“There should not be any differences between boys and girls. It should be an equal plate, right from the very start.”
This would mean a change in social norms, where girls are seen as the weaker sex and sexual jokes are tolerated when it comes from boys, she said.
Wong said schools, even though they have counselling services, do not have other avenues that encourage students to speak up if they feel something is amiss.
“Children need a safe space to talk about anything that troubles them, ” she said, adding that based on the NGO’s interactions with children, the majority said they would not approach their school counsellors if they faced problems.
This shows that they do not trust the system or their own teachers, she said.
Wong said children do not believe that the counsellors are going to protect them because they think they will be fodder for gossip among other staff members.
“Then there is the stigma of seeing a counsellor and these children fear getting bullied because they have had a need to meet with the counsellor.
“In Malaysia, it is not the norm to see a counsellor unlike in the United States, ” she added.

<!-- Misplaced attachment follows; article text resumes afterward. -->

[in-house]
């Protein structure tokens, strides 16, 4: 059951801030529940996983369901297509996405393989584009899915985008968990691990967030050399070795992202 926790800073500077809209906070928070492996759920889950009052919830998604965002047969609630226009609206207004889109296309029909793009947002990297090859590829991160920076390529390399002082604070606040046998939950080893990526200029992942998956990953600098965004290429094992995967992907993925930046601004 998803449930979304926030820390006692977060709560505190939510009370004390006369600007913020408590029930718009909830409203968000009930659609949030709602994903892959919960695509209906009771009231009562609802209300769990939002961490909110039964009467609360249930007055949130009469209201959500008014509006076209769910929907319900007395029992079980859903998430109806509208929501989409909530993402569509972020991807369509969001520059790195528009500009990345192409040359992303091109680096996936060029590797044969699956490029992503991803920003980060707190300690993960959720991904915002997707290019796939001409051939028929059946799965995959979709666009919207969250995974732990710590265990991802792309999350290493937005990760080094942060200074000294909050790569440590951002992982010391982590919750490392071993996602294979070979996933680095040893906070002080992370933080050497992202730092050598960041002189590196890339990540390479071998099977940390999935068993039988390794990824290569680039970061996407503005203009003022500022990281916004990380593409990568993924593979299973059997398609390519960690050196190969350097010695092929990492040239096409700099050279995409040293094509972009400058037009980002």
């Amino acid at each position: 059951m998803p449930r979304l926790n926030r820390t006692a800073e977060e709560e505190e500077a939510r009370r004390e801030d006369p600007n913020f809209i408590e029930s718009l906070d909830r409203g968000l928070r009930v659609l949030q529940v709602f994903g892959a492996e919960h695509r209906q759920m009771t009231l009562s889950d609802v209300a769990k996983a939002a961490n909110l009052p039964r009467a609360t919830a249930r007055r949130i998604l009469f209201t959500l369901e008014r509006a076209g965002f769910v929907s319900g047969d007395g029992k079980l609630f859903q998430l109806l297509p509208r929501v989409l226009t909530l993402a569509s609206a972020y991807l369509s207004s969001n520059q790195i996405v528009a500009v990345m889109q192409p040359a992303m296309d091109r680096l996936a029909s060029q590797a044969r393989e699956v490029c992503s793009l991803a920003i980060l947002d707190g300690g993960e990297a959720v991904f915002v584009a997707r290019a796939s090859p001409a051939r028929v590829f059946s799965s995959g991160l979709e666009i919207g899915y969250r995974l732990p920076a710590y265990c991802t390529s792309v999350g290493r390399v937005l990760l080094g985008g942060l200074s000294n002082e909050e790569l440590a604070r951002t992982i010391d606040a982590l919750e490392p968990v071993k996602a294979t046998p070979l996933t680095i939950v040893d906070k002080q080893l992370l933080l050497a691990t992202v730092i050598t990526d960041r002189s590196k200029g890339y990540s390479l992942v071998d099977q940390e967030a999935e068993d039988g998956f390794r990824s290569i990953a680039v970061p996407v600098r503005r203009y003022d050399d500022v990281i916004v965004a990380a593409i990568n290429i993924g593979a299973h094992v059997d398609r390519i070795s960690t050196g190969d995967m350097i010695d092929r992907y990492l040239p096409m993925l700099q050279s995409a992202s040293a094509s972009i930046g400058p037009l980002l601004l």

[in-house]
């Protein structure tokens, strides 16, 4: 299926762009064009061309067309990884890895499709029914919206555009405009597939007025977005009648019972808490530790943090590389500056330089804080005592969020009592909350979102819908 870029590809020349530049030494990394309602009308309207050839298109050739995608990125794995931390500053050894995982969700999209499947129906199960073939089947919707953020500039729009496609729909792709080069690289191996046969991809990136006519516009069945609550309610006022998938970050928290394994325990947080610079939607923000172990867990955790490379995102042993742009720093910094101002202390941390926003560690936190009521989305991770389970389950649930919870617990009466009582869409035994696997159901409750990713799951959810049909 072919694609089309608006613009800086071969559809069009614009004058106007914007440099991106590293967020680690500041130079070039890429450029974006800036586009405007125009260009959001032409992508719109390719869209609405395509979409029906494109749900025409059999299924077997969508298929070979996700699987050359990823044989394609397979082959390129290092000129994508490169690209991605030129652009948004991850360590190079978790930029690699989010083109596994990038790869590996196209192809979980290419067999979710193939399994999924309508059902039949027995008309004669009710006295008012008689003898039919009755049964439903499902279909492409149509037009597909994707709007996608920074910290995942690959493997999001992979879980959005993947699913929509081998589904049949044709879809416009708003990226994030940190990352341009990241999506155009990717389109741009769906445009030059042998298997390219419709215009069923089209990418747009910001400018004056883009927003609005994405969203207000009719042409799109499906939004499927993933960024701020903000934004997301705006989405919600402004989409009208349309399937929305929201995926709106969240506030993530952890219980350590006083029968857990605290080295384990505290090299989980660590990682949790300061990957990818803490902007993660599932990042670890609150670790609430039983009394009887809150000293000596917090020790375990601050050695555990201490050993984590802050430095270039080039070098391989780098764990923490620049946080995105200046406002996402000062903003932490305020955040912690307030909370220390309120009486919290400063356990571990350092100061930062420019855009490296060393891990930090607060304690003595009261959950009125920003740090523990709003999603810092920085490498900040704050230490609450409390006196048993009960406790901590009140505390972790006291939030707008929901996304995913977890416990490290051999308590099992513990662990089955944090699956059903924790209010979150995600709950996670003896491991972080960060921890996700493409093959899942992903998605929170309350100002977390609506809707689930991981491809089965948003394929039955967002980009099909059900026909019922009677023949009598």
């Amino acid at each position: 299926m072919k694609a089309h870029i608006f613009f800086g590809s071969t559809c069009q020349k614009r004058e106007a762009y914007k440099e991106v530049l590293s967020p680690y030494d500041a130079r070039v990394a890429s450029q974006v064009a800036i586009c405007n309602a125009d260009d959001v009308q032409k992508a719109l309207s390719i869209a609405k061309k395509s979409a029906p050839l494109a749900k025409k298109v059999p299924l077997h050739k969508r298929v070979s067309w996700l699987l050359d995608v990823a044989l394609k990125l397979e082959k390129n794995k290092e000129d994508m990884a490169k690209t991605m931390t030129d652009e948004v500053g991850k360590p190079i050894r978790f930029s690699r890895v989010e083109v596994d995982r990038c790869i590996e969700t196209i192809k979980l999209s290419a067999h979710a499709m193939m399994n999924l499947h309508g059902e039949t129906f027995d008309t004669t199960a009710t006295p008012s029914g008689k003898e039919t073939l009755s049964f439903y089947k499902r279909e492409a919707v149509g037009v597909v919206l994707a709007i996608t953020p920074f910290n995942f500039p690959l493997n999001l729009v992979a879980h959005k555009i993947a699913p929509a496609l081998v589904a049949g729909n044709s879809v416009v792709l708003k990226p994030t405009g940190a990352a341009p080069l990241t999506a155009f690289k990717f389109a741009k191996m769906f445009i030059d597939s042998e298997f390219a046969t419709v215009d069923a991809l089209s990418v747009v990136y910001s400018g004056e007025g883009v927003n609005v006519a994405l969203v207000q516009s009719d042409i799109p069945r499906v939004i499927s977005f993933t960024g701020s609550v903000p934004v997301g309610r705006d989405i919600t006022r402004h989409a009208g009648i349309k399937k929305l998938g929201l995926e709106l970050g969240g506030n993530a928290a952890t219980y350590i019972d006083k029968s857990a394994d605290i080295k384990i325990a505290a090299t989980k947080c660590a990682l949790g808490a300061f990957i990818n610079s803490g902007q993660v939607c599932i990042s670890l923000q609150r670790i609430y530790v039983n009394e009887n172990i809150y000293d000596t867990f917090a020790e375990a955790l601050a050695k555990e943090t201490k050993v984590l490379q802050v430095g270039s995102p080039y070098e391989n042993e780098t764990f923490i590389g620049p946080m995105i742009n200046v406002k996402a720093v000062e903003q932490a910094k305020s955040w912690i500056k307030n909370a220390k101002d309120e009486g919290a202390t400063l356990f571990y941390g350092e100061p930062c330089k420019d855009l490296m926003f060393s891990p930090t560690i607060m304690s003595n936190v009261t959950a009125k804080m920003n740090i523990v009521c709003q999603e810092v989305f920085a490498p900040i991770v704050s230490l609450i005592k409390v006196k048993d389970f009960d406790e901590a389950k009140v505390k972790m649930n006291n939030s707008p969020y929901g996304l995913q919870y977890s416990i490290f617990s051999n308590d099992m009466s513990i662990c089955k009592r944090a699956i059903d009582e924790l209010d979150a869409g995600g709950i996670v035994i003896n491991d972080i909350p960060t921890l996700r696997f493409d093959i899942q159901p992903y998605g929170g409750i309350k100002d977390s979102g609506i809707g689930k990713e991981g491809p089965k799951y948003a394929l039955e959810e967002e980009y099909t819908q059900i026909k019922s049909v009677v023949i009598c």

Wong urged all educational institutions to have a policy on sexual abuse and exploitation that clearly lists the protocols for an internal inquiry.
“A whistleblower policy is also needed so the victim isn’t victimised, ” she added.
The Malaysia Bar also urged the Education Ministry to implement comprehensive and structural reforms to ensure that school administrators, teachers and staff are sufficiently trained to deal with children.
Its president A. G. Kalidas said immediate disciplinary actions should be meted out towards rogue school staff to ensure children are safe and treated with the respect that they rightly deserve.
“There needs to be more constructive and urgent actions taken to tackle incidents of unlawful interference with regard to the rights of children in schools and institutions, ” he said.
Kalidas added that a zero-tolerance policy towards bullying and harassment must be adopted in schools.
“Schools ought to be a safe haven for their students, and the staff must refrain from making comments that can be construed as ‘victim-blaming’ – which suggests that the victim rather than the perpetrator should bear responsibility for mistreatment, ” he said in a statement on May 12.
Kalidas added that there may be other unreported cases due to fear of repercussions, including the anguish that they might not be believed, which would prevent them from coming forward with their complaints.
Noting that Malaysia has enough legislation in place for sexual offences, Firzana however, said there isn’t one for sexual harassment.
More importantly, she added, more efficient and accountable actions are needed.